Awareness Challenges

  • Introduction
  • Loss of insight, Loss self, and Loss of Self-awareness
  • Other Contributors to Awareness Challenges

Introduction – Awareness Challenges

Some outcomes of brain injury are less well known, discussed, and understood among people living with brain injury and their families, than other impairments such as memory.

There are several ‘hidden outcomes,’  buried in the complexity of neurological dysfunction which, although they affect more people than were previously appreciated, are rarely taken into account outside of clinical and professional settings.

However, these ‘hidden’ outcomes are pretty horrendous for people to live with, and often cause confusion that makes it difficult for people to be aware of why they are struggling so much.

The problem is that if these are an outcome of your brain injury you can’t explain it to anyone else. You don’t know what you don’t know – literally!

These outcomes can have a significant impact on how well someone can rehabilitate because their effects percolate into other issues.

For example, a loss of insight will make it much harder for someone to grasp that they need any help and, when they do get help, it can make it much harder for therapists to help them understand the significance or relevance of strategies and therapies.

The tool people need to utilise to be able to understand why compensatory strategies are needed, might also be missing. Called, ‘Metacognitive Self Awareness,’ this is possibly the most crucial element of thinking we have.

Loss of insight, Loss self, and Loss of Self-awareness

Because these different outcomes of brain injury are often used interchangeably, there can be a lot of confusion about what they mean.

Loss of Insight

Loss of Insight refers to the inability or difficulty people have with turning intellectual information or awareness into realisation. Think of unprocessed knowledge failing to become common sense or wisdom. 

Loss of Self

‘Loss of Self‘ generally refers to the feelings people struggle with when they consciously compare their life now, to how it was before. It is about the loss of self-identity connected with ambiguous loss and grief. 

Loss of Self-Awareness

Loss of Self-awareness refers to changes in the multi-skilled and aware ‘auto-pilot’ self which navigated our lives for us before brain injury. Not only can you lose your concept of who you are, am I kind, am I selfish, and so on, but you can lose the knowledge of how your own thinking processes used to work.

These losses can happen individually or might be coexistent.

For example, where a loss of insight and a loss of self-awareness happen together, the grief stage experienced in ‘loss of self,’ is often missed entirely because people often don’t have the cognitive capacity to consider the changes in their lives fully.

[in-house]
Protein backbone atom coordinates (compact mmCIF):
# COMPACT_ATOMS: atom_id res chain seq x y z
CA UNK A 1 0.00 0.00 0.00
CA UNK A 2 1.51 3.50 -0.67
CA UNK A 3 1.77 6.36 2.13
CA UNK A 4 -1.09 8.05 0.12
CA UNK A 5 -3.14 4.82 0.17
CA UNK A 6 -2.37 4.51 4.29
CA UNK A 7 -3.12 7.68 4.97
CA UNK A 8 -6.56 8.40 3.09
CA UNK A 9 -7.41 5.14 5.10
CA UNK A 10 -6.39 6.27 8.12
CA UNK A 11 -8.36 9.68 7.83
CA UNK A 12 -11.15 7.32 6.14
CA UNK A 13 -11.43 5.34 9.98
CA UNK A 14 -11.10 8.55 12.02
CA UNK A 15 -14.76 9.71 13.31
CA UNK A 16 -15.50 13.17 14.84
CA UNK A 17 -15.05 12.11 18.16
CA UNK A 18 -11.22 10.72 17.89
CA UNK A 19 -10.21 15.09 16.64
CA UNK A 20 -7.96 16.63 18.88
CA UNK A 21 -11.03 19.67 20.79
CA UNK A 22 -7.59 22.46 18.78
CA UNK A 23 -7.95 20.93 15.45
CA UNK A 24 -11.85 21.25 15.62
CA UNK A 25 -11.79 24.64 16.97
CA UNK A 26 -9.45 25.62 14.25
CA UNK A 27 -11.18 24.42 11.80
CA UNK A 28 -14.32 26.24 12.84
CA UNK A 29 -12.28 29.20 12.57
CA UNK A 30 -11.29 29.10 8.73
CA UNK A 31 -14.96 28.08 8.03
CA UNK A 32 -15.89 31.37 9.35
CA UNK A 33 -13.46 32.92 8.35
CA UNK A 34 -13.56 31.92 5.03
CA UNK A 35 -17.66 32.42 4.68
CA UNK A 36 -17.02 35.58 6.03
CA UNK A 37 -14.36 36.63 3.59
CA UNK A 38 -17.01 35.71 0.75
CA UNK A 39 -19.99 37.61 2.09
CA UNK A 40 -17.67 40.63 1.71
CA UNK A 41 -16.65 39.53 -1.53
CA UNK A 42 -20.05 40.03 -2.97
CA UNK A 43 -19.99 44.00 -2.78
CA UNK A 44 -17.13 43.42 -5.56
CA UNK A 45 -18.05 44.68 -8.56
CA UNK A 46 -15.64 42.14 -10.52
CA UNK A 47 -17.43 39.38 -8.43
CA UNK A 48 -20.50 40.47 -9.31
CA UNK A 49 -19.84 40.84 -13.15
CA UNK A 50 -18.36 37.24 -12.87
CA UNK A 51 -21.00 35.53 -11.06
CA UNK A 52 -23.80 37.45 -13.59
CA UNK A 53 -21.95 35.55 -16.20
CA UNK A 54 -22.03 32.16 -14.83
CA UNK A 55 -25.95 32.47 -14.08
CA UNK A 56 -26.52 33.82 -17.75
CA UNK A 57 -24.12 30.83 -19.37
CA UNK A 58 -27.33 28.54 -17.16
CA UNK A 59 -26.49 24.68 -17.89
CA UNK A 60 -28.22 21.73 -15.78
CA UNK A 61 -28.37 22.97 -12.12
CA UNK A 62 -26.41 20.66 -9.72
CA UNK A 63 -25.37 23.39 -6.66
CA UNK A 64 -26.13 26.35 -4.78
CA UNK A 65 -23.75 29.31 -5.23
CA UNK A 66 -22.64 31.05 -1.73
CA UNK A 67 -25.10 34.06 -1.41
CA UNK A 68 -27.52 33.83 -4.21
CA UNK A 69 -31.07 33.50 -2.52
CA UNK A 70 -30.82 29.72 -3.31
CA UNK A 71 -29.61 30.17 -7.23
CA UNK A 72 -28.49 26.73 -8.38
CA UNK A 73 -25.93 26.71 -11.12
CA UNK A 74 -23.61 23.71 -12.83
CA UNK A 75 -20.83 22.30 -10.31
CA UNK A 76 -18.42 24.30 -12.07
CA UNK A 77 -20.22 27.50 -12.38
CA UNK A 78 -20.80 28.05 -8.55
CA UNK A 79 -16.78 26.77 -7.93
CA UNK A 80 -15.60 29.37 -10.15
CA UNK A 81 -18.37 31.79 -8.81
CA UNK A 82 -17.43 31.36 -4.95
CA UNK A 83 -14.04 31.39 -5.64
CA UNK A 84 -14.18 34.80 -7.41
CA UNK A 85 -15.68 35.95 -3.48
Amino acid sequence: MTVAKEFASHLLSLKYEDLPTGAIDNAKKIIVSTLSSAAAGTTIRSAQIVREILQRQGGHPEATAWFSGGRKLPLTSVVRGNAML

To be able to feel and acknowledge the loss of self, or loss of self-identity, you need to be able to compare and remember consciously.

Further, because the loss of insight can happen in varying degrees, and doesn’t necessarily encompass a loss of experiential memories, many people will also feel an ambiguous loss of identity.

The terms ‘loss of self’ and ‘loss of self-awareness’ are often used interchangeably. However, the causes are very different, as is the way people feel these two experiences.

Other contributors to awareness challenges

Many outcomes are contemporaneous and make it difficult for people to understand and to be able to specify what their struggles are.
There can be many grey areas about what is causing a particular changed behaviour. Further problems can be caused when the general symptoms of brain injury are confused with, or overlap with, pre-existing psychological or mental health challenges.

Breaking understanding about outcomes and effects down into manageable chunks, can be difficult because of these overlaps.

People can also struggle with asking pertinent questions to help elaborate understanding and very often, because of this, people forget that they have options and choices available to them. Cognitive impairments can seriously affect flexible thinking.

Other complications include:

  • Traumatic memories associated with the brain injury event
  • Negative emotions related to the brain injury event and lack of acceptance of changes
  • Grief and ambiguous loss
  • Changes in the dynamics in relationships
  • Lack of understanding of the importance of recreating positive practical and psychological habits
  • Lack of awareness about the importance of creating and recreating positive beliefs
  • Detachment from emotional intelligence or previous emotional aspects of memory

Giving attention to each of these areas can affect outcomes and rehabilitative possibilities.

With support and encouragement, people can regain the ‘inner familiarity’ that we refer to as self, which gives them greater clarity and understanding of remaining cognitive impairments.

A neuropsychologist will help you, or someone you love, to address any of these challenges. Ask your doctor for a referral and be aware there may be a waiting list.